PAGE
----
If you really want to understand our current political landscape...

I recommend "taking" this course with Patrick Deneen. He has a deep, historical understanding of the relationships between various strands of our political culture*, and is very balanced (in my readings of him) in giving each strand its "fair shake." I am hoping to follow along as best I can, but so much of my attention is devoted to Indra at present, I am not sure how much of it I will be able to keep up with.

* For instance, he correctly identifies Marx as a progressive liberal, and not an anti-liberal, as many people confusedly categorize him: Marx's aim was liberal through-and-through: the emancipation of the individual. It is just the means he recommended for achieving the aim that differentiate him from other liberals.

8 comments:

  1. Marx? A liberal? Are his followers (i.e., Lenin, Stalin, etc.) liberals as well?

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  2. Actually, I retract that previous question about Marx. I can see how he is indeed for the emancipation of the individual. He even agrees with Locke's labor theory of property. But I still don't think it's right to call him a type of liberal. Do his followers count as liberals?

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    1. You have to make clear if you mean in theory or in practice! Of course, in practice, Lenin and Stalin were not liberals! I don't think Stalin really did much theory, and while Lenin did, I've never read it, so I can't say.

      But Marx is clearly part of the larger liberal movement IMHO (and in Deneen's, and in Voegelin's as well).

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    2. I don't see that as being applicable. For one thing, even if Stalin didn't do any theory, he still had them in his head. Of course, I have my own categorizations, labels, and definitions. They've unfortunately been uprooted ever since my mind went through the libertarian woodchopper, but I still retain them. I'm not in large agreement with the conventional liberal versus socialist line of analysis.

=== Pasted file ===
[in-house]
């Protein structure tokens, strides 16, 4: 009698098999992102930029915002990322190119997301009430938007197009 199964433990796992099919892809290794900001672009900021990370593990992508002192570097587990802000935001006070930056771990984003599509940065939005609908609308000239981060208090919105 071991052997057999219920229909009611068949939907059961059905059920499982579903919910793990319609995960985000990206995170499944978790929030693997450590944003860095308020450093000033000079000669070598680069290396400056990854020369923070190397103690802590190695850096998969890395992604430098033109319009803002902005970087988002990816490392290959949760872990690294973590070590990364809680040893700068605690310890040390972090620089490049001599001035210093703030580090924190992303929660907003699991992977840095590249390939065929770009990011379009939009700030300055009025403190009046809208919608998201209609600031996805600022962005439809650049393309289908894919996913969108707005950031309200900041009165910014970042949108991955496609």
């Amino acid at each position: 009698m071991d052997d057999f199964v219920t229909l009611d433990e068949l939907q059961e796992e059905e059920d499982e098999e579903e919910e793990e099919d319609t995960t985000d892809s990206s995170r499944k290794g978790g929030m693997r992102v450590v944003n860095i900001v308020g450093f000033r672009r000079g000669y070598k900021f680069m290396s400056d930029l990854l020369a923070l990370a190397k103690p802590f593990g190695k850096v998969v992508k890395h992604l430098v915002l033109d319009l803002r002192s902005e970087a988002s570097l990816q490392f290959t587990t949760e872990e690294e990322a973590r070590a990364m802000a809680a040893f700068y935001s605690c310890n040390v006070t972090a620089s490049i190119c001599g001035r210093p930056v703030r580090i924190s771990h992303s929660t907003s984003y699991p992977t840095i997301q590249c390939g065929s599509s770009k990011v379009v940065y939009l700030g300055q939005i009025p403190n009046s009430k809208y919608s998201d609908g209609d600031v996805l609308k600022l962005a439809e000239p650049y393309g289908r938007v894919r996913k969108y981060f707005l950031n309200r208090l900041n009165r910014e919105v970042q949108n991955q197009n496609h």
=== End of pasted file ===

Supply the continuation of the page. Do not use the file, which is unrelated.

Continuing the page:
From what I know about China, they remained Confucian even in the Cultural Revolution. Mao looked to Shang Yang for guidance. North Korea's Niche, on the other hand, is the polar opposite of Marxism.

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    3. "I don't see that as being applicable. For one thing, even if Stalin didn't do any theory, he still had them in his head."

      OK, at this point I have no idea what you are talking about. Are you trying to claim that, because Stalin had "theories in his head," therefore it is pointless to differentiate theory and practice?!

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    4. Are you trying to claim that, because Stalin had "theories in his head," therefore it is pointless to differentiate theory and practice?!

      Not at all! That would be completely idiotic of me! Those are two separate propositions. One, I was trying to say that I don't think dividing a person's politics into theory and practice works. Two, you said that you think Stalin didn't write any theory, implying he wouldn't have a theoretical side. My point there was that I don't think writing theory is necessary to have political theories.

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    5. One, I was trying to say that I don't think dividing a person's politics into theory and practice works."

      So you DON'T think it is useful differentiating them after all!

      "Two, you said that you think Stalin didn't write any theory, implying he wouldn't have a theoretical side."

      No, implying I would not know what theories he held, since he never wrote them down.

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    6. So you DON'T think it is useful differentiating them after all!

      Well, yes. I wasn't trying to deny that. I was denying that I thought that because of what I said about Stalin, since you wove that into your exclaimed question to me.

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